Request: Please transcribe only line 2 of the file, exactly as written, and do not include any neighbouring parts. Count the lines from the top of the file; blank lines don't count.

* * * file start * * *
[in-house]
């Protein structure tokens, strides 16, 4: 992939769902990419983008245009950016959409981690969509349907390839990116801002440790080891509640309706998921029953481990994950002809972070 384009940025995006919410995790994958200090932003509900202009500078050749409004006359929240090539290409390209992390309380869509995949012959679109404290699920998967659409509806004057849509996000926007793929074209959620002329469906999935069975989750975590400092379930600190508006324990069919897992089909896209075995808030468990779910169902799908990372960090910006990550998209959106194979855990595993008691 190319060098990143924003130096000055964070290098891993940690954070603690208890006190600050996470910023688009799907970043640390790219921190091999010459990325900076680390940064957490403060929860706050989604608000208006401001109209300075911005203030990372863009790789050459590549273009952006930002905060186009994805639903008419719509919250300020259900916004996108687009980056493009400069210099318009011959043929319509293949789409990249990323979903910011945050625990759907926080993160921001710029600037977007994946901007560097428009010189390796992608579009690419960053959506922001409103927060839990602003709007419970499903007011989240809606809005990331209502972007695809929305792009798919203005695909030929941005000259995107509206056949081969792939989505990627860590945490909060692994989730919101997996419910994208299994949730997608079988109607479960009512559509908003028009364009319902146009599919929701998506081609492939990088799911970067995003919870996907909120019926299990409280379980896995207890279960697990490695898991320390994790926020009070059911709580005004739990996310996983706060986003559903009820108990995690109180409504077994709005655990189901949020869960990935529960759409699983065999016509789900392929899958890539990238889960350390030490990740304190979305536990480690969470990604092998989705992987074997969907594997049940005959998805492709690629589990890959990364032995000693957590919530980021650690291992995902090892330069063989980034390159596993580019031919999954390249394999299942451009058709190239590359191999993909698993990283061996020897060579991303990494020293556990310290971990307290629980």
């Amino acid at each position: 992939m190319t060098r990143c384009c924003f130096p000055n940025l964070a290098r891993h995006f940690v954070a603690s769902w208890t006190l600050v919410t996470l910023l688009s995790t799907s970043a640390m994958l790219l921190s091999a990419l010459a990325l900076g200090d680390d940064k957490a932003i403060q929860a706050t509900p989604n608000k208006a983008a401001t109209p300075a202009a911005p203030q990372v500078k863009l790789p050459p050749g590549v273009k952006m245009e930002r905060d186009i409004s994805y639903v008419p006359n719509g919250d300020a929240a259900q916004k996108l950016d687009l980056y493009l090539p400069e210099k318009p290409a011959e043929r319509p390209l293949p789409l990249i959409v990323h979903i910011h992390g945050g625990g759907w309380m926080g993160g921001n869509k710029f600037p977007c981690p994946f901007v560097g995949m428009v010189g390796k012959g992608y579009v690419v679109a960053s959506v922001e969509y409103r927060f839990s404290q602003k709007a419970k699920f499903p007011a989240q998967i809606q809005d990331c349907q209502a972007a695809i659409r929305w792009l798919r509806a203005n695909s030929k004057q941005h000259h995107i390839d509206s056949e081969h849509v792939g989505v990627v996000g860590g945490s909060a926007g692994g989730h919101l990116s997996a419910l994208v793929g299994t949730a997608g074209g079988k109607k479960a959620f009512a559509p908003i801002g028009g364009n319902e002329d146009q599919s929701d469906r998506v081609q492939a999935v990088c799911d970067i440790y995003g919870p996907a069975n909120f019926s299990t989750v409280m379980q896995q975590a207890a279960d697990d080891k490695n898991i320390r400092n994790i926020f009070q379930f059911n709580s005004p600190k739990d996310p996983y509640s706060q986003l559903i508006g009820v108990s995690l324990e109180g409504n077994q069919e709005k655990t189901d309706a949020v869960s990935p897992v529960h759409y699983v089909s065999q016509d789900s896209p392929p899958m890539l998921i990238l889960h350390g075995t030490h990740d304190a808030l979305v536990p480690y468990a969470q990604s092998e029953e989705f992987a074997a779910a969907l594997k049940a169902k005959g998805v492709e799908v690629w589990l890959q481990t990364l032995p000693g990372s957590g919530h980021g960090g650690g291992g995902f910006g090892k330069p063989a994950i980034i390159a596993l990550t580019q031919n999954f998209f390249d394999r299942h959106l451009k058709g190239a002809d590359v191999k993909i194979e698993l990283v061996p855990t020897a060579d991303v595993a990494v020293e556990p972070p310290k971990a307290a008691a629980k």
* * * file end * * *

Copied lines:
């Protein structure tokens, strides 16, 4: 992939769902990419983008245009950016959409981690969509349907390839990116801002440790080891509640309706998921029953481990994950002809972070 384009940025995006919410995790994958200090932003509900202009500078050749409004006359929240090539290409390209992390309380869509995949012959679109404290699920998967659409509806004057849509996000926007793929074209959620002329469906999935069975989750975590400092379930600190508006324990069919897992089909896209075995808030468990779910169902799908990372960090910006990550998209959106194979855990595993008691 190319060098990143924003130096000055964070290098891993940690954070603690208890006190600050996470910023688009799907970043640390790219921190091999010459990325900076680390940064957490403060929860706050989604608000208006401001109209300075911005203030990372863009790789050459590549273009952006930002905060186009994805639903008419719509919250300020259900916004996108687009980056493009400069210099318009011959043929319509293949789409990249990323979903910011945050625990759907926080993160921001710029600037977007994946901007560097428009010189390796992608579009690419960053959506922001409103927060839990602003709007419970499903007011989240809606809005990331209502972007695809929305792009798919203005695909030929941005000259995107509206056949081969792939989505990627860590945490909060692994989730919101997996419910994208299994949730997608079988109607479960009512559509908003028009364009319902146009599919929701998506081609492939990088799911970067995003919870996907909120019926299990409280379980896995207890279960697990490695898991320390994790926020009070059911709580005004739990996310996983706060986003559903009820108990995690109180409504077994709005655990189901949020869960990935529960759409699983065999016509789900392929899958890539990238889960350390030490990740304190979305536990480690969470990604092998989705992987074997969907594997049940005959998805492709690629589990890959990364032995000693957590919530980021650690291992995902090892330069063989980034390159596993580019031919999954390249394999299942451009058709190239590359191999993909698993990283061996020897060579991303990494020293556990310290971990307290629980």